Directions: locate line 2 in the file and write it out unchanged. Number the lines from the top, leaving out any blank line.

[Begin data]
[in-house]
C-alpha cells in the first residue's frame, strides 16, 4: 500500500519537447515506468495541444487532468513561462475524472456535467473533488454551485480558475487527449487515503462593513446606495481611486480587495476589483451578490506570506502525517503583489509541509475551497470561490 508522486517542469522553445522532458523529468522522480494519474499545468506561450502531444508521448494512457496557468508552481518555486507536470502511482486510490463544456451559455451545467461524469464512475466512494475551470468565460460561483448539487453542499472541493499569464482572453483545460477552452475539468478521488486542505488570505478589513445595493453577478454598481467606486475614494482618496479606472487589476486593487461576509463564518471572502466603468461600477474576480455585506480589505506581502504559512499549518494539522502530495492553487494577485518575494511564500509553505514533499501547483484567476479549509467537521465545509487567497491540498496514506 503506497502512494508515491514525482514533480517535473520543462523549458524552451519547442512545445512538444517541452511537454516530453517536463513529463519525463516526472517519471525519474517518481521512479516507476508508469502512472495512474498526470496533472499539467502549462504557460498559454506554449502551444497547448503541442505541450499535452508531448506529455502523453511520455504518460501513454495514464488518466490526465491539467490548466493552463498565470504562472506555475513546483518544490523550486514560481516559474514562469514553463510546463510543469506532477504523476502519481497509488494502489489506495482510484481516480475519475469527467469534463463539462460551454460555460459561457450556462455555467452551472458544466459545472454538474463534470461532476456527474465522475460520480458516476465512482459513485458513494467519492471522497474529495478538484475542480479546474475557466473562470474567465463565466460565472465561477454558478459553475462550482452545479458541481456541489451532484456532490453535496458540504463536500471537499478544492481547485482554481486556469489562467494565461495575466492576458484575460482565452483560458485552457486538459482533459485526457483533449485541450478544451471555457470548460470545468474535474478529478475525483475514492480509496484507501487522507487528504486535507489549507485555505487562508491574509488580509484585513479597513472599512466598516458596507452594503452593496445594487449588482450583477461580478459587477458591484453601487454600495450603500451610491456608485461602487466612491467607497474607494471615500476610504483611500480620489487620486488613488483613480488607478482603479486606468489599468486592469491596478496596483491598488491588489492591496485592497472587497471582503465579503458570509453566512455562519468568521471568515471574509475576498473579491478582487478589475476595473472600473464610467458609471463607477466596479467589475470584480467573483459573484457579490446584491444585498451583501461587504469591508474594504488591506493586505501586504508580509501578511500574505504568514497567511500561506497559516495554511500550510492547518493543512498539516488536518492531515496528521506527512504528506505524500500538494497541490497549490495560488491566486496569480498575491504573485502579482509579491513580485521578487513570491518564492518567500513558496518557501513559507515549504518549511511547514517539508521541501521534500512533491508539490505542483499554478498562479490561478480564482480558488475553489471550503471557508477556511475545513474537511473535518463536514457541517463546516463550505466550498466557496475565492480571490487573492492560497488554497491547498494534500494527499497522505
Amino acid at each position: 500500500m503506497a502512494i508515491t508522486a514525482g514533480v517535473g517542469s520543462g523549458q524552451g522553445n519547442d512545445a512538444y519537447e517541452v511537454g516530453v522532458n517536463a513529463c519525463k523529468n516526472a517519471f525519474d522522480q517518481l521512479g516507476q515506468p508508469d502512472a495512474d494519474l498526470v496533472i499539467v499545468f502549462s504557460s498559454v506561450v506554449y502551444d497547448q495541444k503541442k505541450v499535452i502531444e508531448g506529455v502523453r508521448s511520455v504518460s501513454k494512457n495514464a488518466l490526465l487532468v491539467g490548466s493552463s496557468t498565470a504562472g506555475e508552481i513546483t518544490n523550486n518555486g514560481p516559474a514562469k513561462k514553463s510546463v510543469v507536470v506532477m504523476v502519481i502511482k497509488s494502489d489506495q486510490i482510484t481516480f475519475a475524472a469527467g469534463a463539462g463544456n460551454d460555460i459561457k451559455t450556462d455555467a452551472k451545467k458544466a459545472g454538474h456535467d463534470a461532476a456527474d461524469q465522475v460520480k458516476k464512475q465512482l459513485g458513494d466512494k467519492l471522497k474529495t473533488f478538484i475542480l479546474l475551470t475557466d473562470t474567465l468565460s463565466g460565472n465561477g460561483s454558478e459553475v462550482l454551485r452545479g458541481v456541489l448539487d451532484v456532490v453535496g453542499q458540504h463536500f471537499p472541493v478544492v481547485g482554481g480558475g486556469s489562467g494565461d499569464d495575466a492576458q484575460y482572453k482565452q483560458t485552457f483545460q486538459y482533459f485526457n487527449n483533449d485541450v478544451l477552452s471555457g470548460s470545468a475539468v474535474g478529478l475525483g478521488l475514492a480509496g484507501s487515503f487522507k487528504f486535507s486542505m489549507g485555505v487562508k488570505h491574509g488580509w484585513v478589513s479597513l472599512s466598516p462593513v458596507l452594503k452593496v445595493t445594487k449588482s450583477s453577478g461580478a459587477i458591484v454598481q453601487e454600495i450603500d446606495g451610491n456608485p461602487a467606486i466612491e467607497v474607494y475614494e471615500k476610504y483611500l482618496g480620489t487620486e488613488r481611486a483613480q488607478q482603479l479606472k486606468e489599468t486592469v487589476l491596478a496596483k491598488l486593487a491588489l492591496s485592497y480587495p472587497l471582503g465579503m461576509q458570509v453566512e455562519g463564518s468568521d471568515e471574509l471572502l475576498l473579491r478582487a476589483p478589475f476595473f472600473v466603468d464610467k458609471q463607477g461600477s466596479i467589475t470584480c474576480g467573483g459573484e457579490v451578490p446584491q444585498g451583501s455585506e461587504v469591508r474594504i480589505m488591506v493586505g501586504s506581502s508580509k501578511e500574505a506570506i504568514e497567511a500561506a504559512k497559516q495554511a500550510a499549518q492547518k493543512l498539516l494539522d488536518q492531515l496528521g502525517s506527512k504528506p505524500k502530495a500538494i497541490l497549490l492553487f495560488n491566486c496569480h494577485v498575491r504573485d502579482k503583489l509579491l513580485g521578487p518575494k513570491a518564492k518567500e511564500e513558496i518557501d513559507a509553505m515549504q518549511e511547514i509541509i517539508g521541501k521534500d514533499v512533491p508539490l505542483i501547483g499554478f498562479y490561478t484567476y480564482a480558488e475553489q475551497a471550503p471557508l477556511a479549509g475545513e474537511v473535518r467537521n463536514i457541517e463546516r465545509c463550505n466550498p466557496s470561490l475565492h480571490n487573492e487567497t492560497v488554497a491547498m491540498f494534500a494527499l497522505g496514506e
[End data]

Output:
C-alpha cells in the first residue's frame, strides 16, 4: 500500500519537447515506468495541444487532468513561462475524472456535467473533488454551485480558475487527449487515503462593513446606495481611486480587495476589483451578490506570506502525517503583489509541509475551497470561490 508522486517542469522553445522532458523529468522522480494519474499545468506561450502531444508521448494512457496557468508552481518555486507536470502511482486510490463544456451559455451545467461524469464512475466512494475551470468565460460561483448539487453542499472541493499569464482572453483545460477552452475539468478521488486542505488570505478589513445595493453577478454598481467606486475614494482618496479606472487589476486593487461576509463564518471572502466603468461600477474576480455585506480589505506581502504559512499549518494539522502530495492553487494577485518575494511564500509553505514533499501547483484567476479549509467537521465545509487567497491540498496514506 503506497502512494508515491514525482514533480517535473520543462523549458524552451519547442512545445512538444517541452511537454516530453517536463513529463519525463516526472517519471525519474517518481521512479516507476508508469502512472495512474498526470496533472499539467502549462504557460498559454506554449502551444497547448503541442505541450499535452508531448506529455502523453511520455504518460501513454495514464488518466490526465491539467490548466493552463498565470504562472506555475513546483518544490523550486514560481516559474514562469514553463510546463510543469506532477504523476502519481497509488494502489489506495482510484481516480475519475469527467469534463463539462460551454460555460459561457450556462455555467452551472458544466459545472454538474463534470461532476456527474465522475460520480458516476465512482459513485458513494467519492471522497474529495478538484475542480479546474475557466473562470474567465463565466460565472465561477454558478459553475462550482452545479458541481456541489451532484456532490453535496458540504463536500471537499478544492481547485482554481486556469489562467494565461495575466492576458484575460482565452483560458485552457486538459482533459485526457483533449485541450478544451471555457470548460470545468474535474478529478475525483475514492480509496484507501487522507487528504486535507489549507485555505487562508491574509488580509484585513479597513472599512466598516458596507452594503452593496445594487449588482450583477461580478459587477458591484453601487454600495450603500451610491456608485461602487466612491467607497474607494471615500476610504483611500480620489487620486488613488483613480488607478482603479486606468489599468486592469491596478496596483491598488491588489492591496485592497472587497471582503465579503458570509453566512455562519468568521471568515471574509475576498473579491478582487478589475476595473472600473464610467458609471463607477466596479467589475470584480467573483459573484457579490446584491444585498451583501461587504469591508474594504488591506493586505501586504508580509501578511500574505504568514497567511500561506497559516495554511500550510492547518493543512498539516488536518492531515496528521506527512504528506505524500500538494497541490497549490495560488491566486496569480498575491504573485502579482509579491513580485521578487513570491518564492518567500513558496518557501513559507515549504518549511511547514517539508521541501521534500512533491508539490505542483499554478498562479490561478480564482480558488475553489471550503471557508477556511475545513474537511473535518463536514457541517463546516463550505466550498466557496475565492480571490487573492492560497488554497491547498494534500494527499497522505